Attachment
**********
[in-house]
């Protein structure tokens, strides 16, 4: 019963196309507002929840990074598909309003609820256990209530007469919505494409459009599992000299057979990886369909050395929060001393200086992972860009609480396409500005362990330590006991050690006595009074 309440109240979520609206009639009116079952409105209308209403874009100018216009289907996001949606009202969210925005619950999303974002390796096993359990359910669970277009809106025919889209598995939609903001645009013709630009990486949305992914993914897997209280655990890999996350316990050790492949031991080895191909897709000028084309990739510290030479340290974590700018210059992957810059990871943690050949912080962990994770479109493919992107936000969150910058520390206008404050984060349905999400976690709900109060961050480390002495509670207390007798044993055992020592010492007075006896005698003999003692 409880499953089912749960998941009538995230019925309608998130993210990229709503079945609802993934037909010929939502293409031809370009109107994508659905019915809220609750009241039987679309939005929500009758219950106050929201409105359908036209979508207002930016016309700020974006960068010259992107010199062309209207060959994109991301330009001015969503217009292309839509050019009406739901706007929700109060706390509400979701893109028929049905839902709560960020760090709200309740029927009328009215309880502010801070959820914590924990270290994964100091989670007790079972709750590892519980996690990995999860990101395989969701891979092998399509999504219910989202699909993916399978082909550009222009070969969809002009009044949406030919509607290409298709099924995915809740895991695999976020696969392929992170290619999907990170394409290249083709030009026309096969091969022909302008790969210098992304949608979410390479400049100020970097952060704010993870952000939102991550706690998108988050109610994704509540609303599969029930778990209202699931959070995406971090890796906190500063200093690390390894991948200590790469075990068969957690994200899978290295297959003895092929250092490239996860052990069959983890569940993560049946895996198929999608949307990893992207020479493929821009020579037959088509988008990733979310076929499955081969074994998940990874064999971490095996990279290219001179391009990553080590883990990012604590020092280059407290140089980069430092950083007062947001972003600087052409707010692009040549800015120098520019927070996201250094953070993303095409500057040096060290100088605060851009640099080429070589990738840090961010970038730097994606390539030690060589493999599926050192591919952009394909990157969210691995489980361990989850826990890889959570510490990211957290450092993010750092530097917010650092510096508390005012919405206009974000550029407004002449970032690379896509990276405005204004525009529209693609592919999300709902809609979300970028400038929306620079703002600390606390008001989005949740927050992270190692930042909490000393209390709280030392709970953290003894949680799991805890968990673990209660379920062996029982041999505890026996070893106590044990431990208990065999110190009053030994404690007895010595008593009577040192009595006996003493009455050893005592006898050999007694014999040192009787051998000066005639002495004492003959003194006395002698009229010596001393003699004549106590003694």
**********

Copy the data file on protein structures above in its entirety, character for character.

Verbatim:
[in-house]
């Protein structure tokens, strides 16, 4: 019963196309507002929840990074598909309003609820256990209530007469919505494409459009599992000299057979990886369909050395929060001393200086992972860009609480396409500005362990330590006991050690006595009074 309440109240979520609206009639009116079952409105209308209403874009100018216009289907996001949606009202969210925005619950999303974002390796096993359990359910669970277009809106025919889209598995939609903001645009013709630009990486949305992914993914897997209280655990890999996350316990050790492949031991080895191909897709000028084309990739510290030479340290974590700018210059992957810059990871943690050949912080962990994770479109493919992107936000969150910058520390206008404050984060349905999400976690709900109060961050480390002495509670207390007798044993055992020592010492007075006896005698003999003692 409880499953089912749960998941009538995230019925309608998130993210990229709503079945609802993934037909010929939502293409031809370009109107994508659905019915809220609750009241039987679309939005929500009758219950106050929201409105359908036209979508207002930016016309700020974006960068010259992107010199062309209207060959994109991301330009001015969503217009292309839509050019009406739901706007929700109060706390509400979701893109028929049905839902709560960020760090709200309740029927009328009215309880502010801070959820914590924990270290994964100091989670007790079972709750590892519980996690990995999860990101395989969701891979092998399509999504219910989202699909993916399978082909550009222009070969969809002009009044949406030919509607290409298709099924995915809740895991695999976020696969392929992170290619999907990170394409290249083709030009026309096969091969022909302008790969210098992304949608979410390479400049100020970097952060704010993870952000939102991550706690998108988050109610994704509540609303599969029930778990209202699931959070995406971090890796906190500063200093690390390894991948200590790469075990068969957690994200899978290295297959003895092929250092490239996860052990069959983890569940993560049946895996198929999608949307990893992207020479493929821009020579037959088509988008990733979310076929499955081969074994998940990874064999971490095996990279290219001179391009990553080590883990990012604590020092280059407290140089980069430092950083007062947001972003600087052409707010692009040549800015120098520019927070996201250094953070993303095409500057040096060290100088605060851009640099080429070589990738840090961010970038730097994606390539030690060589493999599926050192591919952009394909990157969210691995489980361990989850826990890889959570510490990211957290450092993010750092530097917010650092510096508390005012919405206009974000550029407004002449970032690379896509990276405005204004525009529209693609592919999300709902809609979300970028400038929306620079703002600390606390008001989005949740927050992270190692930042909490000393209390709280030392709970953290003894949680799991805890968990673990209660379920062996029982041999505890026996070893106590044990431990208990065999110190009053030994404690007895010595008593009577040192009595006996003493009455050893005592006898050999007694014999040192009787051998000066005639002495004492003959003194006395002698009229010596001393003699004549106590003694």